Developmental & Computational Affective Cognition Lab
University of Toronto Scarborough
Dr. Yang Wu
Yang is interested in how humans reason about emotion or affect, an emerging interdisciplinary domain called Affective Cognition. Yang studies affective cognition in humans from infancy to adulthood and uses a variety of approaches, including behavioral experiments, exploratory play, eye tracking, and computational modeling.
Yang is an Assistant Professor of Psychology at the University of Toronto Scarborough. She obtained her Ph.D. in Cognitive Science at MIT in 2018 and received her postdoctoral training at Stanford University from 2018 to 2022.
Dr. Tiffany Doan
Tiffany’s research focuses on cognitive development in early childhood, specifically social cognitive development. She is interested in how children and adults use probability to infer other people's emotions and the relationship between close counterfactual reasoning and emotion inferences. She’s also interested in children's desire-based reasoning, self-directed learning, and exploration.
Tiffany received her Ph.D. in Developmental Psychology from the University of Waterloo.
Hanqi completed her BSc degree in Psychology at UTSC. She is interested in investigating how children perceive emotions, and how it would influence their behaviour. She is also interested in understanding interpersonal relationships, and hopes to pursue a career in these fields. Outside of the lab, Hanqi enjoys cooking and travelling.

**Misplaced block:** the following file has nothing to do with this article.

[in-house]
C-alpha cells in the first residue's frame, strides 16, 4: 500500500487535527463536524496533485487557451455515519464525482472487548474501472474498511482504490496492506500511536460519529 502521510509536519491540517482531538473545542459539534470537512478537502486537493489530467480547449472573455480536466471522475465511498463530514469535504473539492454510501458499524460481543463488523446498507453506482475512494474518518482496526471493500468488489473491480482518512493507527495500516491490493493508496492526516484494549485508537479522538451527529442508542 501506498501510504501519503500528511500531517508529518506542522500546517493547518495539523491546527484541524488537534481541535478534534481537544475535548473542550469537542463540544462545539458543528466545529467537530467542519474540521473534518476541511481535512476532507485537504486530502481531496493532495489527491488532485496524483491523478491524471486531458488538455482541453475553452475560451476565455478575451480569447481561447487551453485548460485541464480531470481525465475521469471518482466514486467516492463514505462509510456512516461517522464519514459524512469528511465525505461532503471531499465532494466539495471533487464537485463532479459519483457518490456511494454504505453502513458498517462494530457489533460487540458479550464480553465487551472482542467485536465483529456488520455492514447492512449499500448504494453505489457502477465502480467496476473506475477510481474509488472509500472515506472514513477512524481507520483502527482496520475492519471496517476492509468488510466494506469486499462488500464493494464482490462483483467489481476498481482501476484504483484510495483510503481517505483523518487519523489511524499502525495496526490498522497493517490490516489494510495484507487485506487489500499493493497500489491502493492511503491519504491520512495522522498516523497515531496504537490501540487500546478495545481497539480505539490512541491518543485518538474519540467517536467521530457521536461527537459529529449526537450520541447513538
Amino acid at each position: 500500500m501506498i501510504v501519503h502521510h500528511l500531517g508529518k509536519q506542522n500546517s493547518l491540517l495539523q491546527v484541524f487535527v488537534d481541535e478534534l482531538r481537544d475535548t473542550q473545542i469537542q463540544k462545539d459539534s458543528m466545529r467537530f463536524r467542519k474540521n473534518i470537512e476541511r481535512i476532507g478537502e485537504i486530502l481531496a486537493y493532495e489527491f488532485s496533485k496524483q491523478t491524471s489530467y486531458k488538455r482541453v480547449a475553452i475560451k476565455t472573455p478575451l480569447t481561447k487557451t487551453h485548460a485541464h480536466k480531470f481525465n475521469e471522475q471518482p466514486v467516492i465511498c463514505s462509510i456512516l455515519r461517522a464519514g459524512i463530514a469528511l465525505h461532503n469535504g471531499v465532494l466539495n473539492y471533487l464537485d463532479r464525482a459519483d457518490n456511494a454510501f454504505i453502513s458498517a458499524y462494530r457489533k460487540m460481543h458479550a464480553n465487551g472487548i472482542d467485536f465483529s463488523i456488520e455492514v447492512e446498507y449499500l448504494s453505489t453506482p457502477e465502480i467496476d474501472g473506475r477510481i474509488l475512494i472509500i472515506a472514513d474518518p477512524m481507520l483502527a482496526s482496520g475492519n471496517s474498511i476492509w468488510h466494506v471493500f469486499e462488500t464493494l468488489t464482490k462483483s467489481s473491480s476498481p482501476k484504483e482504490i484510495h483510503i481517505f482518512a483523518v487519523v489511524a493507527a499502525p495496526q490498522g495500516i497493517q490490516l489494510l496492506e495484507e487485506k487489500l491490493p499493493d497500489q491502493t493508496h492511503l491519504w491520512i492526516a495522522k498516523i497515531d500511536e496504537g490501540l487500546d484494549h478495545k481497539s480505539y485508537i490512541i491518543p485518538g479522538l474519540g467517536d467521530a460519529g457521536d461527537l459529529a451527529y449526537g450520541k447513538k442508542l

Supervised Study Student
Hanqi Zhang is a senior applied Statistics student at the University of Toronto, with a cognitive psychology focus. She is interested in the designs and applications of statistical methods to other academic fields, and the psychological mechanisms of statistical reasoning and learning processes. Her favourite extracurricular activities are singing and solving logic puzzles.
Work Study Student
Georgina is an undergraduate student pursuing a major in Psychology at UTSC. She is broadly interested in how our behavior is shaped by our perceptions of others throughout early childhood to late adulthood, as well as cultural differences in emotional expression. In her free time, she enjoys roller skating and finding new music to listen to.
Kelly is interested in how the interaction between parents and infants, including motherese, contributes to the development of infants’ inferences of emotion and their recognition of the world.
Kelly is a 2nd-year student at UTSC and enrolled in both Specialist Psychology Program and Economics Major Program.
2022 Lab Members